The Truth of Becoming a Travel Writer

So, you’ve got the talent for writing, you’ve got the love of travel and adventure, but that’s not the most important element of travel writing. It has to be more than just a passion. It has to be a way of life you can live with or one you simply can’t live without.

When looking to get into travel writing you have to ask yourself, as I did with just about every profession I’ve ever considered (acting, flight attendant, teacher in the Alaskan bush), what are you willing to sacrifice? If you’re just starting out and don’t have a super high paying job with massive amounts of free time or work you can take on the road, then you’re probably going to be living on a shoe-string budget. There are bills to pay and equipment you’ll need before you even leave town. Once you’re in your destination you might be staying in hostels, which means giving up personal space, living out of a suitcase (that you can’t allow to explode all over the room), and trading in your comfy bed at home for the bits of cardboard that pass in most hostels for a bed. But you’re not just giving up the freedoms of having a place of your own. You’re exchanging your every day relationships with your friends for part-time friendships. Most travel writers tend to be gregarious people who make friends easily, so it’s not that hard to find someone to grab a drink with, but these are not people who know you inside and out and sometimes you’ll get somewhere in the middle of winter with hardly any other people in the same lodgings as you. Can you handle getting dinner or drinks alone? Odds are that you’ll be spending a large amount of time by yourself. So it’s important to know who you are and know your own mind.

Speaking of relationships, for some people the hardest adjustment deals with romantic relationships. If you’re lucky enough to have someone at home who doesn’t mind you being away all the time then you’re in great shape, but often times the men or women you meet might not take a relationship with you seriously if they know you’re not going to be around to cultivate it. Even if you find someone who is willing to do these things, there is an immense amount of work that goes into maintaining that relationship compounded on top of the work it takes to maintain a presence in the media world while traveling. Are you prepared to put forth that effort into a long distance relationship while working towards your goals?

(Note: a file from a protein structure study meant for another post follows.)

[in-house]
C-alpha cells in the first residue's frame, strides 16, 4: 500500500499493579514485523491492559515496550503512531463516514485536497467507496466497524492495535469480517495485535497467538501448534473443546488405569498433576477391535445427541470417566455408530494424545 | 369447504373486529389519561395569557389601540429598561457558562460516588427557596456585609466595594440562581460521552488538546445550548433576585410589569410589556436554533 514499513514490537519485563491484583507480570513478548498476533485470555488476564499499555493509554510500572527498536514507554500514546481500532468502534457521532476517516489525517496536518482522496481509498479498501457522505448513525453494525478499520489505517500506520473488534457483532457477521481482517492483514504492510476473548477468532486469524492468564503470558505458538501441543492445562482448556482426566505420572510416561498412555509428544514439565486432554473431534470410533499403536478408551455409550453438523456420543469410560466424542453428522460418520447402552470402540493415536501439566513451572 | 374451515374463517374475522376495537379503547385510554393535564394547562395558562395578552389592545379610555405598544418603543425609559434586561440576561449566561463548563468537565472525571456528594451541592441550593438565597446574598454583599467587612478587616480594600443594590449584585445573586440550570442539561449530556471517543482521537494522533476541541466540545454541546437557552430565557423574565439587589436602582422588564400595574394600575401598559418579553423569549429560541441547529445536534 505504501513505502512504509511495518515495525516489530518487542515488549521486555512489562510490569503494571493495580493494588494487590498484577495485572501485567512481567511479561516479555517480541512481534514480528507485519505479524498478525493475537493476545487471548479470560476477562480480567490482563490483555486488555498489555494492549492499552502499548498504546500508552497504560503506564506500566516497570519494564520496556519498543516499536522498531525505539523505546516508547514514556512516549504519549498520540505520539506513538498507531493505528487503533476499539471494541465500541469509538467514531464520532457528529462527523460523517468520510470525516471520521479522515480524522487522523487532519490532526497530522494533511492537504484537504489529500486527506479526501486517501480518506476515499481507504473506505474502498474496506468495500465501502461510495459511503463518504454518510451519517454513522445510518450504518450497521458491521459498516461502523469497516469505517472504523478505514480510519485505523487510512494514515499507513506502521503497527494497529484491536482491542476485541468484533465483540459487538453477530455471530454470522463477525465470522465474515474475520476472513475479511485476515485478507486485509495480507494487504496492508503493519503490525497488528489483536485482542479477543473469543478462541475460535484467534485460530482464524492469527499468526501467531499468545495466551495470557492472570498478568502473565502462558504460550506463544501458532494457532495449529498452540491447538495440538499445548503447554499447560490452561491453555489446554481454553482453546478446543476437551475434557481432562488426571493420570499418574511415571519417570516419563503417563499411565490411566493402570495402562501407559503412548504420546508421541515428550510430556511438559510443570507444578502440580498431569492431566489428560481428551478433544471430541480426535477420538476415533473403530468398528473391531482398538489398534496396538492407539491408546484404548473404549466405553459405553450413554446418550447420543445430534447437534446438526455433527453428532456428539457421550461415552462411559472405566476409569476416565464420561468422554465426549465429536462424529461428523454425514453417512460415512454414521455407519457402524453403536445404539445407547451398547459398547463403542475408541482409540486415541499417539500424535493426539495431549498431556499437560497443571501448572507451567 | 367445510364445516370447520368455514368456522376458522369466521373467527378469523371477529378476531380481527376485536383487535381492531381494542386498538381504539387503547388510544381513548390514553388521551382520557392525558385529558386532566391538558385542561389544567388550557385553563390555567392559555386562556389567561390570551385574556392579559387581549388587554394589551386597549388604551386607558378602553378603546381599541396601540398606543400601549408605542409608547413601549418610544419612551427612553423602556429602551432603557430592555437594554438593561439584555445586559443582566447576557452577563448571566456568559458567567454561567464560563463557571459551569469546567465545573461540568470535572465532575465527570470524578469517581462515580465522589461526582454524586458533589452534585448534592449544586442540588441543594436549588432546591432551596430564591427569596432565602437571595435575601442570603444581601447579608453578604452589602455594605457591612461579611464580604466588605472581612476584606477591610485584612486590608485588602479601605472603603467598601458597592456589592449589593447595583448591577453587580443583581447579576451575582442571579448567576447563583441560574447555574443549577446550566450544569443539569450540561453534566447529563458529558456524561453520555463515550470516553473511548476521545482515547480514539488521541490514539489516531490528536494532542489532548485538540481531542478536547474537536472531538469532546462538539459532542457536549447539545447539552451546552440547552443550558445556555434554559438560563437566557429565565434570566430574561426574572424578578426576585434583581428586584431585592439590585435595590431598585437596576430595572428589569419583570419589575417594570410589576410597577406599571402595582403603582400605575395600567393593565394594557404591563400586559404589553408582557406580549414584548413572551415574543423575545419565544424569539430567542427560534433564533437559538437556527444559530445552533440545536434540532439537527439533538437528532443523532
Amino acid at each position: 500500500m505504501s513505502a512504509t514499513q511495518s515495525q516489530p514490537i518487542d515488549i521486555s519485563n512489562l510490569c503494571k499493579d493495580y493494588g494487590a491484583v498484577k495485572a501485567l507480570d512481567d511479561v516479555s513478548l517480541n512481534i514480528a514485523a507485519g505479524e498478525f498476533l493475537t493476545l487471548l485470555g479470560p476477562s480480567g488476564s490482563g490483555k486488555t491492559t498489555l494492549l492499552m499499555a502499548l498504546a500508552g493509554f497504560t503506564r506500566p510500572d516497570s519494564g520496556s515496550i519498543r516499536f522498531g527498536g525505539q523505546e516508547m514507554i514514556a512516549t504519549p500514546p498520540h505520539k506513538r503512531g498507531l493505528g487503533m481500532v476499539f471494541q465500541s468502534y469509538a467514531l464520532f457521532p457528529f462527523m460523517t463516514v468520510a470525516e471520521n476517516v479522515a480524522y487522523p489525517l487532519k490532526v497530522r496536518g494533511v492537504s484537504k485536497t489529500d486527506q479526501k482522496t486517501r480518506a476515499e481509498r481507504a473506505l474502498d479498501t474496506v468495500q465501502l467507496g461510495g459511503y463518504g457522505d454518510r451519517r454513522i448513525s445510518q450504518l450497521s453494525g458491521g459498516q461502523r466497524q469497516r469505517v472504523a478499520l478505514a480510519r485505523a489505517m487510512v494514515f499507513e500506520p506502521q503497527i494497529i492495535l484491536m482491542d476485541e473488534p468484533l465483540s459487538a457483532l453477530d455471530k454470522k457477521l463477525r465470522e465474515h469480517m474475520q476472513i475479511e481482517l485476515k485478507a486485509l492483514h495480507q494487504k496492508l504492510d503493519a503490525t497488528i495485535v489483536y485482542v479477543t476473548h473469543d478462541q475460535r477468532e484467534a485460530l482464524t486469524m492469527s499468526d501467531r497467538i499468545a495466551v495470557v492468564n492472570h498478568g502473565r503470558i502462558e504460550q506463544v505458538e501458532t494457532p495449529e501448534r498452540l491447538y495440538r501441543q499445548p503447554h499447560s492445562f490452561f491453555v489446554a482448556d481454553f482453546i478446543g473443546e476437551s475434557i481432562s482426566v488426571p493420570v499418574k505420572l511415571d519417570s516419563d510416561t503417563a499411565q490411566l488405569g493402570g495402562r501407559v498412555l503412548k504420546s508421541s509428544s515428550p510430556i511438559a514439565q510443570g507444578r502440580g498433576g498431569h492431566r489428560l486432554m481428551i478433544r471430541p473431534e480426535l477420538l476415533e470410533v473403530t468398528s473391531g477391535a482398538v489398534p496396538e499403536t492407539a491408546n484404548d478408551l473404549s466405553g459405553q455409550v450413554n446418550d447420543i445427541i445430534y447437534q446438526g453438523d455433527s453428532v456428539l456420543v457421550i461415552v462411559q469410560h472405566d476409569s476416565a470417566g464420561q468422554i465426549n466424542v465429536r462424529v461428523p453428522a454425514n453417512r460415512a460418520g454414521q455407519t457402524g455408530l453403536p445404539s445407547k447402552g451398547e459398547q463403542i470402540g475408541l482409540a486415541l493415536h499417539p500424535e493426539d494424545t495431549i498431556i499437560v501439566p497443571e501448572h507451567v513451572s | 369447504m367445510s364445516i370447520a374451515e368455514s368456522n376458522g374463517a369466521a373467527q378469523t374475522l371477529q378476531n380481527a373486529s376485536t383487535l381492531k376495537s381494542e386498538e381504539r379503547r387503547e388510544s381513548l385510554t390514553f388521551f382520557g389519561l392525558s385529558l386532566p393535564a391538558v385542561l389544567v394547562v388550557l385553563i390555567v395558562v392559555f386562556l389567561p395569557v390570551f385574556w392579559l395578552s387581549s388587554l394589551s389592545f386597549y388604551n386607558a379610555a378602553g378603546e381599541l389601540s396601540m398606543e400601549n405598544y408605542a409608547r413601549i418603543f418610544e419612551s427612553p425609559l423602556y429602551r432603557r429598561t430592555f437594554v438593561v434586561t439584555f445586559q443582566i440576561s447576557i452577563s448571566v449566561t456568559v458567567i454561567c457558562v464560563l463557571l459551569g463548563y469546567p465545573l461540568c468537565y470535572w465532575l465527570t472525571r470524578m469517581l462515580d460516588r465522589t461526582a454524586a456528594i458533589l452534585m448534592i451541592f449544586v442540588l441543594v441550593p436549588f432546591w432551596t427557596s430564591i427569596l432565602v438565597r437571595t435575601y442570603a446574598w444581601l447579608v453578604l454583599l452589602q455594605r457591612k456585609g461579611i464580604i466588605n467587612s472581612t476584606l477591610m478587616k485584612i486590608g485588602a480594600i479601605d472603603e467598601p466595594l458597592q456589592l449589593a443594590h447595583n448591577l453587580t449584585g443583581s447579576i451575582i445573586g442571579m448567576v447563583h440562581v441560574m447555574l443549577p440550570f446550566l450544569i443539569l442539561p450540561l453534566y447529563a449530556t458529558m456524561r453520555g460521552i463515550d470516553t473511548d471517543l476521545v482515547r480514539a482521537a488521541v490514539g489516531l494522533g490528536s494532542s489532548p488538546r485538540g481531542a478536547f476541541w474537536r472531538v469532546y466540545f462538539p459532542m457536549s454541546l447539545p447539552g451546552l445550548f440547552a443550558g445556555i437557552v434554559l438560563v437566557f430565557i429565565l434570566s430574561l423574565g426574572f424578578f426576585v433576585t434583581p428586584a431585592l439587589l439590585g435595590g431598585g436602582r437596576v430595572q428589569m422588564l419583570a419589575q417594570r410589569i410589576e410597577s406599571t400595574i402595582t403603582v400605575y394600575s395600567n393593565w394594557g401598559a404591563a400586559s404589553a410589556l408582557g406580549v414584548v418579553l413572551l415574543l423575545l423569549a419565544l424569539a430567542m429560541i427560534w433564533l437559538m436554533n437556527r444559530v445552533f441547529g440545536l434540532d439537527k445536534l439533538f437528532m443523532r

Despite the aforementioned lack of outward glamour when you’re beginning, or for any writer who isn’t employed by a luxury travel magazine, you are trading all of those things for mountains towering overhead, awe-inspiring landscapes, beachside rides on horseback, city lights glittering in the night, new friends from every walk of life, evenings with a drink in hand listening to live music, afternoons in street side cafes, whirlwind romances, and endless adventure.

What it really boils down to:
“Would you be willing to trade all of this, from this day to that, for once chance, just one chance, to come back here and tell our enemies that they may take our lives, but they may never take our freedoooooom!” Wait a minute… that’s from Braveheart, but the point is the same. To rephrase, would you be willing to trade every bit of a normal life for the chance to tell the world how you lived free?



Something About European Hostels